Revision 2 for 'Inferior mesenteric artery aneurysm'

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Inferior mesenteric artery aneurysms

Inferior mesenteric artery aneurysms are among the rarest of all visceral artery aneurysms.


Aneurysms of the inferior mesenteric artery (IMA) only account for less than 1% of all visceral artery aneurysms 1,2. These aneurysms are more common in men than women 3.

Clinical presentation

Most patients with IMA aneurysms are commonly asymptomatic and these aneurysms are usually discovered incidentally 3-6. Some patients may present with a palpable pulsatile abdominal mass or bruit around the umbilicus 3,6. In cases complicated by rupture, patient may present with abdominal pain, low back pain, collapse or hemorrhagic shock 3.


Atherosclerotic disease is the most common cause of aneurysmal dilatation of the IMA 3-6.  These aneurysms usually occur in the presence of chronic stenosis or occlusion of either or both the celiac artery and superior mesenteric artery (SMA). The IMA becomes part of the collateral formation through the arc of Riolan or marginal artery Drummond resulting to increased intraluminal flow. The increased flow in combination with atherosclerotic disease can lead to arterial wall weakness and subsequent formation of aneurysms.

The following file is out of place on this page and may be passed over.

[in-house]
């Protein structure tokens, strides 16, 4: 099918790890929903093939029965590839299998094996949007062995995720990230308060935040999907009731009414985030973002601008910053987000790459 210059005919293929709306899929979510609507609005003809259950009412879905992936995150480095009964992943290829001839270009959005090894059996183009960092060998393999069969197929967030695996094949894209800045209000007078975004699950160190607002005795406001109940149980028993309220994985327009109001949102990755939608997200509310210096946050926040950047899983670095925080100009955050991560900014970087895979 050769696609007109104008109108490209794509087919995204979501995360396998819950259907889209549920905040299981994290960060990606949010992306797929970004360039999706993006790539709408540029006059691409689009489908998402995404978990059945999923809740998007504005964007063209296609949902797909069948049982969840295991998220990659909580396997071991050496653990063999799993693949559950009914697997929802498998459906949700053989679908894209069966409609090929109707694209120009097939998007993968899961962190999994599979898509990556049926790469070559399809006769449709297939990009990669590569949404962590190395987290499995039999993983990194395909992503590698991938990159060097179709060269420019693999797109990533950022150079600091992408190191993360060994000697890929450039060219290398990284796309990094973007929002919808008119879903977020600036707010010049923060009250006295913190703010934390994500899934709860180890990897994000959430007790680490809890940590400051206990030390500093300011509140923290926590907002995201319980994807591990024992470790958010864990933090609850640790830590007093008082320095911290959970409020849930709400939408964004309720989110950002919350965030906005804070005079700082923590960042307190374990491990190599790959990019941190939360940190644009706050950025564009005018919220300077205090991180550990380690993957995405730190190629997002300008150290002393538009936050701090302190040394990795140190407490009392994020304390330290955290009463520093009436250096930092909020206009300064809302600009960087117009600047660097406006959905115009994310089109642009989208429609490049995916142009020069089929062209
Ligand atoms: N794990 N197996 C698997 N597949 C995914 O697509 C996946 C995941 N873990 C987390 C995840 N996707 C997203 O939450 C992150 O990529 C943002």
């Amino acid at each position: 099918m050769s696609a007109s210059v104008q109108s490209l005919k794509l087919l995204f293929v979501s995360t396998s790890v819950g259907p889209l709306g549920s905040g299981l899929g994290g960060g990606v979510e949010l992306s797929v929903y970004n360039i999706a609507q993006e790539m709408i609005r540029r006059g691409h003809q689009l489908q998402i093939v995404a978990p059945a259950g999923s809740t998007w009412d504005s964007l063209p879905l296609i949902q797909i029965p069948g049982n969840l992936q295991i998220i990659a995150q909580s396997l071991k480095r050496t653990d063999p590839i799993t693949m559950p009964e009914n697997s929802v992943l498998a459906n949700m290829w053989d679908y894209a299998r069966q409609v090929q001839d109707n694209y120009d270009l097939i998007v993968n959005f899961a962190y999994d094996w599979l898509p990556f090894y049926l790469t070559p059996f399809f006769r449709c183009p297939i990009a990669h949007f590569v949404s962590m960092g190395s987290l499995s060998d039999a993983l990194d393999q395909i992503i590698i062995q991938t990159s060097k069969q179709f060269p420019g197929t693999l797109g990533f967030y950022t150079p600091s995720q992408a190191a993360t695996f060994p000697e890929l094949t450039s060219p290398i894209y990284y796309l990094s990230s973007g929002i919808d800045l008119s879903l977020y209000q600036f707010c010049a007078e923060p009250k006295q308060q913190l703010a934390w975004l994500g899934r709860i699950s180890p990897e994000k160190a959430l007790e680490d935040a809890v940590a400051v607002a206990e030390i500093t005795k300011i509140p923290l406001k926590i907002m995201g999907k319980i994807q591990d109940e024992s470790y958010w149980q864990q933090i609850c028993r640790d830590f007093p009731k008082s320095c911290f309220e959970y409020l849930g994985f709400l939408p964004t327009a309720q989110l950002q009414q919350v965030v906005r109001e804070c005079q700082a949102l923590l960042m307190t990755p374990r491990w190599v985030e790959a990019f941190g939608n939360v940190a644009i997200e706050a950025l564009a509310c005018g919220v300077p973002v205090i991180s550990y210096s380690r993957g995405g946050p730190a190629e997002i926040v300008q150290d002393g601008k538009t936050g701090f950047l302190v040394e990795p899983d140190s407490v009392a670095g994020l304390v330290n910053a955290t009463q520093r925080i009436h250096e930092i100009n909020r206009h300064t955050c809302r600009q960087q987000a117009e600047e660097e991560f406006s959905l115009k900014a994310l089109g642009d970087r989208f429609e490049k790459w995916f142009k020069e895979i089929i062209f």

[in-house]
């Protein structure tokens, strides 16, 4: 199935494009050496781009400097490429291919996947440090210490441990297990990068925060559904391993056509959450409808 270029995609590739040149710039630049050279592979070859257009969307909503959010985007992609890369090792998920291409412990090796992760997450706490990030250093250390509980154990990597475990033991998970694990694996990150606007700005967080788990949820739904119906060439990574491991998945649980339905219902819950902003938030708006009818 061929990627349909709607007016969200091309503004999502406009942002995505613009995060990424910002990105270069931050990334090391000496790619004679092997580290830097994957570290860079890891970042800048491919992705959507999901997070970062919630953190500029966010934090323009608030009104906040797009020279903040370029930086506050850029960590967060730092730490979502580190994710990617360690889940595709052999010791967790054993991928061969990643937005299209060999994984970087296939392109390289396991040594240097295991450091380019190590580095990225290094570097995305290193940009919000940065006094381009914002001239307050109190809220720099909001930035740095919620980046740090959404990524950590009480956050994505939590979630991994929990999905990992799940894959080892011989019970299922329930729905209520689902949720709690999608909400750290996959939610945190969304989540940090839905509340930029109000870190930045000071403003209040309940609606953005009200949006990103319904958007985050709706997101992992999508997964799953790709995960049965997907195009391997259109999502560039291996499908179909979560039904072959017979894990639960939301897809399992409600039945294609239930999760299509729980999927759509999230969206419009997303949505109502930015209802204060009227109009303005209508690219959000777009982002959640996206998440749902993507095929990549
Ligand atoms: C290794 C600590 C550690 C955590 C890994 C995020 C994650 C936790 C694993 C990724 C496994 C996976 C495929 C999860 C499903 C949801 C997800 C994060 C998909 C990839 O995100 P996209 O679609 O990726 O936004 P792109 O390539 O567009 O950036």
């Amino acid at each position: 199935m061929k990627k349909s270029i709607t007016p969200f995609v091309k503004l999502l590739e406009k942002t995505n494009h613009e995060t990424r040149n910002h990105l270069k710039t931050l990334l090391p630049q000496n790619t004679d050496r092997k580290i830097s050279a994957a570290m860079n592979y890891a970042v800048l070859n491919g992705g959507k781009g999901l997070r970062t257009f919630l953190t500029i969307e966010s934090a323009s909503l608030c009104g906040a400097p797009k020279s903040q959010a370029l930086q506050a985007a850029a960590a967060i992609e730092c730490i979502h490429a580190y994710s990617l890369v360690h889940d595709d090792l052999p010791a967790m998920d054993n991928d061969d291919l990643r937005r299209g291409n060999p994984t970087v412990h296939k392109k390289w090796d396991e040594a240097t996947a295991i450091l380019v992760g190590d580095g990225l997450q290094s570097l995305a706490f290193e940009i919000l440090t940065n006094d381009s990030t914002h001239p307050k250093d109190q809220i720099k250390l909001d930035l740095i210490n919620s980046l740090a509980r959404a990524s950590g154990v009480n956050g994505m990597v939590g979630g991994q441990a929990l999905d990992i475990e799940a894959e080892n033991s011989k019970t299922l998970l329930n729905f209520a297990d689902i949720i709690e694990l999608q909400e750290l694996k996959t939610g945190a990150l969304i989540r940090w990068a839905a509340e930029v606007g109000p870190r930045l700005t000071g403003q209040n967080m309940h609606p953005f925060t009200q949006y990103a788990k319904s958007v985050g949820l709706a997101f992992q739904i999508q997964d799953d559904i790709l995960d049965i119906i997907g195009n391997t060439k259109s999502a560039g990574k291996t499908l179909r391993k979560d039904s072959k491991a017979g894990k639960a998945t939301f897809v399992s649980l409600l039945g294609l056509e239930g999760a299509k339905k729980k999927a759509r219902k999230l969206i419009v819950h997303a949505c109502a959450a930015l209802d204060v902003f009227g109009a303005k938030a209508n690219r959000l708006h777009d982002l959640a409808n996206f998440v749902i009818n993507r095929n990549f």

Other causes include 3-6:

Radiographic features


Ultrasound with Doppler may show IMA aneurysms as dilated vessels lying parallel to the lower part of the abdominal aorta 4.

Angiography: CTA/MRA/DSA

IMA aneurysms are best visualized by arterial imaging like CT angiography (CTA), MR angiography (MRA) and digital subtraction angiography (DSA). These aneurysms can be saccular or fusiform (commonly pear-shaped) in morphology. Associated stenosis or occlusion of the celiac artery and SMA as well as the collateral vessels (e.g. arc of Riolan and marginal artery of Drummond) can also be demonstrated.

Treatment and prognosis

Surgical treatment by way of revascularization with reimplantation of the resected IMA along with either angioplasty or bypass of the stenosed or occluded celiac and SMA seem to be the best way to prevent death from rupture 1-6. It is suggested that if an aneurysm is greater than 2 cm at the proximal or 1 cm at the distal of the IMA, surgical intervention should be performed due to an increased risk of rupture 3. If an IMA aneurysm ruptures, prognosis is poor 3-6.

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